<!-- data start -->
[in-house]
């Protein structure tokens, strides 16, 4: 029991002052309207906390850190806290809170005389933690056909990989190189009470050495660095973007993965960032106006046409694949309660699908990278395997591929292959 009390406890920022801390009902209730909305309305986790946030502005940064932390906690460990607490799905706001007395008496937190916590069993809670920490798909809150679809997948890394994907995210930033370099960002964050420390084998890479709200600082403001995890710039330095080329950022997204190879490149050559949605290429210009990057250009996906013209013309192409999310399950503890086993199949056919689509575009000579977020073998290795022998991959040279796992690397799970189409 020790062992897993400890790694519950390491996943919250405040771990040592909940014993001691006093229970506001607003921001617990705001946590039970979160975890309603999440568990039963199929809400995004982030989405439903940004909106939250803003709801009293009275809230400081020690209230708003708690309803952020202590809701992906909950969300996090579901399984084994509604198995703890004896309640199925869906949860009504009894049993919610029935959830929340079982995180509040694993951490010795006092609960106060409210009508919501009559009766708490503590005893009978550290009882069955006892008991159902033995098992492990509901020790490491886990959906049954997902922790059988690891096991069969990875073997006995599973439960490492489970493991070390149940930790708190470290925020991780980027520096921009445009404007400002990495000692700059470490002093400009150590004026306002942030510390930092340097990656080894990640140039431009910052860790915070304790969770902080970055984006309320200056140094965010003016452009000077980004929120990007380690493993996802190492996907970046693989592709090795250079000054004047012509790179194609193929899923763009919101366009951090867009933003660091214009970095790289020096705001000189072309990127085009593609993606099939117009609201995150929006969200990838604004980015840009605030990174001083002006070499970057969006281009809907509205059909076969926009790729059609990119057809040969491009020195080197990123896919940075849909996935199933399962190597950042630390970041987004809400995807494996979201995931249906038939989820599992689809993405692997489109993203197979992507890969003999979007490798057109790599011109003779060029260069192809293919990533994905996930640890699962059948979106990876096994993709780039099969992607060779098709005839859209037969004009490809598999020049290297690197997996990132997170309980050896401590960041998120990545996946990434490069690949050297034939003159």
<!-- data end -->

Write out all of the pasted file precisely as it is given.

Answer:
[in-house]
């Protein structure tokens, strides 16, 4: 029991002052309207906390850190806290809170005389933690056909990989190189009470050495660095973007993965960032106006046409694949309660699908990278395997591929292959 009390406890920022801390009902209730909305309305986790946030502005940064932390906690460990607490799905706001007395008496937190916590069993809670920490798909809150679809997948890394994907995210930033370099960002964050420390084998890479709200600082403001995890710039330095080329950022997204190879490149050559949605290429210009990057250009996906013209013309192409999310399950503890086993199949056919689509575009000579977020073998290795022998991959040279796992690397799970189409 020790062992897993400890790694519950390491996943919250405040771990040592909940014993001691006093229970506001607003921001617990705001946590039970979160975890309603999440568990039963199929809400995004982030989405439903940004909106939250803003709801009293009275809230400081020690209230708003708690309803952020202590809701992906909950969300996090579901399984084994509604198995703890004896309640199925869906949860009504009894049993919610029935959830929340079982995180509040694993951490010795006092609960106060409210009508919501009559009766708490503590005893009978550290009882069955006892008991159902033995098992492990509901020790490491886990959906049954997902922790059988690891096991069969990875073997006995599973439960490492489970493991070390149940930790708190470290925020991780980027520096921009445009404007400002990495000692700059470490002093400009150590004026306002942030510390930092340097990656080894990640140039431009910052860790915070304790969770902080970055984006309320200056140094965010003016452009000077980004929120990007380690493993996802190492996907970046693989592709090795250079000054004047012509790179194609193929899923763009919101366009951090867009933003660091214009970095790289020096705001000189072309990127085009593609993606099939117009609201995150929006969200990838604004980015840009605030990174001083002006070499970057969006281009809907509205059909076969926009790729059609990119057809040969491009020195080197990123896919940075849909996935199933399962190597950042630390970041987004809400995807494996979201995931249906038939989820599992689809993405692997489109993203197979992507890969003999979007490798057109790599011109003779060029260069192809293919990533994905996930640890699962059948979106990876096994993709780039099969992607060779098709005839859209037969004009490809598999020049290297690197997996990132997170309980050896401590960041998120990545996946990434490069690949050297034939003159």